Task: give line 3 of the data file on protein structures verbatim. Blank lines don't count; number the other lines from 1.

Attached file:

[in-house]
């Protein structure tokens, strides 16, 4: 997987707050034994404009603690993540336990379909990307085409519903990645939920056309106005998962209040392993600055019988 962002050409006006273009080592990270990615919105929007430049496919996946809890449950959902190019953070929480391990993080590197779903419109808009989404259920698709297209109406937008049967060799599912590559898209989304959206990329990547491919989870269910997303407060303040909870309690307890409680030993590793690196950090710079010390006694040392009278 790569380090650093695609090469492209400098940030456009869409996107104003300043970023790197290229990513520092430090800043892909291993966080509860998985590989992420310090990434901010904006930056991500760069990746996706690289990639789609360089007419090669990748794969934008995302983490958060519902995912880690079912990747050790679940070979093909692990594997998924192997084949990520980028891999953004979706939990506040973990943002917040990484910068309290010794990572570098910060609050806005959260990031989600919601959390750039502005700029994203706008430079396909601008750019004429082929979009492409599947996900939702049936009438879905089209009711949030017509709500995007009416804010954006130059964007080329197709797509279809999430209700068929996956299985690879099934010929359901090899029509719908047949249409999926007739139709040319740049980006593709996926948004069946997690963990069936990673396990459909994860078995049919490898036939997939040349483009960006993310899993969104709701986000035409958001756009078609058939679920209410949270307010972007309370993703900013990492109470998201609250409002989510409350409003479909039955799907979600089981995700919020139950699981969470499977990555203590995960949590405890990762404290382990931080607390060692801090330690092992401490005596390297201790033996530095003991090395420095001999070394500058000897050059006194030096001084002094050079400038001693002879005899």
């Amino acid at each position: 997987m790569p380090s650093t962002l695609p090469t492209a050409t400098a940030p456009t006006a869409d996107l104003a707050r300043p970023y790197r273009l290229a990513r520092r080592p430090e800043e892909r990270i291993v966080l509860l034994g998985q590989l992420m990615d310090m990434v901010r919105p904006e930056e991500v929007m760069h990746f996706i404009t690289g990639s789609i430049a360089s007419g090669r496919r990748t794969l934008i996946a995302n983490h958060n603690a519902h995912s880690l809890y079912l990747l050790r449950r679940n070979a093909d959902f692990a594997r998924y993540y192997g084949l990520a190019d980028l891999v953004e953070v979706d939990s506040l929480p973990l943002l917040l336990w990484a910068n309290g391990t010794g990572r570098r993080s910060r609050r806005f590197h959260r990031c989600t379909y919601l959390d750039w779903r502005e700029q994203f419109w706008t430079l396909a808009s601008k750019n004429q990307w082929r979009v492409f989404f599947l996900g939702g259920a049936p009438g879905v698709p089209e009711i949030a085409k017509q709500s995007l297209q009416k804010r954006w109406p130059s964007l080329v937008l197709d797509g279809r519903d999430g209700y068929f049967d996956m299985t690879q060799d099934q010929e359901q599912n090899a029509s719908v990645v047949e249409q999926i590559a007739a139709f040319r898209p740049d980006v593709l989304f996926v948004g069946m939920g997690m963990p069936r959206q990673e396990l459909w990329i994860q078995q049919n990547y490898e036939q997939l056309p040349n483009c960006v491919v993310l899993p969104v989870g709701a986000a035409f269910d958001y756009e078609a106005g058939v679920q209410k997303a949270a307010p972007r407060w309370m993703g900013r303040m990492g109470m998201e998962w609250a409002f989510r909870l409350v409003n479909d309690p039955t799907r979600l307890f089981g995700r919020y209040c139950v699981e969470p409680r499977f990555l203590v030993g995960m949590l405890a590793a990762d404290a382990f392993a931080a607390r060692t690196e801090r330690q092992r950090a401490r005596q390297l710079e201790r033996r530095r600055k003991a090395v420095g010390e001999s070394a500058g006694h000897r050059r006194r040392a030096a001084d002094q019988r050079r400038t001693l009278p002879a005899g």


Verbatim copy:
């Amino acid at each position: 997987m790569p380090s650093t962002l695609p090469t492209a050409t400098a940030p456009t006006a869409d996107l104003a707050r300043p970023y790197r273009l290229a990513r520092r080592p430090e800043e892909r990270i291993v966080l509860l034994g998985q590989l992420m990615d310090m990434v901010r919105p904006e930056e991500v929007m760069h990746f996706i404009t690289g990639s789609i430049a360089s007419g090669r496919r990748t794969l934008i996946a995302n983490h958060n603690a519902h995912s880690l809890y079912l990747l050790r449950r679940n070979a093909d959902f692990a594997r998924y993540y192997g084949l990520a190019d980028l891999v953004e953070v979706d939990s506040l929480p973990l943002l917040l336990w990484a910068n309290g391990t010794g990572r570098r993080s910060r609050r806005f590197h959260r990031c989600t379909y919601l959390d750039w779903r502005e700029q994203f419109w706008t430079l396909a808009s601008k750019n004429q990307w082929r979009v492409f989404f599947l996900g939702g259920a049936p009438g879905v698709p089209e009711i949030a085409k017509q709500s995007l297209q009416k804010r954006w109406p130059s964007l080329v937008l197709d797509g279809r519903d999430g209700y068929f049967d996956m299985t690879q060799d099934q010929e359901q599912n090899a029509s719908v990645v047949e249409q999926i590559a007739a139709f040319r898209p740049d980006v593709l989304f996926v948004g069946m939920g997690m963990p069936r959206q990673e396990l459909w990329i994860q078995q049919n990547y490898e036939q997939l056309p040349n483009c960006v491919v993310l899993p969104v989870g709701a986000a035409f269910d958001y756009e078609a106005g058939v679920q209410k997303a949270a307010p972007r407060w309370m993703g900013r303040m990492g109470m998201e998962w609250a409002f989510r909870l409350v409003n479909d309690p039955t799907r979600l307890f089981g995700r919020y209040c139950v699981e969470p409680r499977f990555l203590v030993g995960m949590l405890a590793a990762d404290a382990f392993a931080a607390r060692t690196e801090r330690q092992r950090a401490r005596q390297l710079e201790r033996r530095r600055k003991a090395v420095g010390e001999s070394a500058g006694h000897r050059r006194r040392a030096a001084d002094q019988r050079r400038t001693l009278p002879a005899g």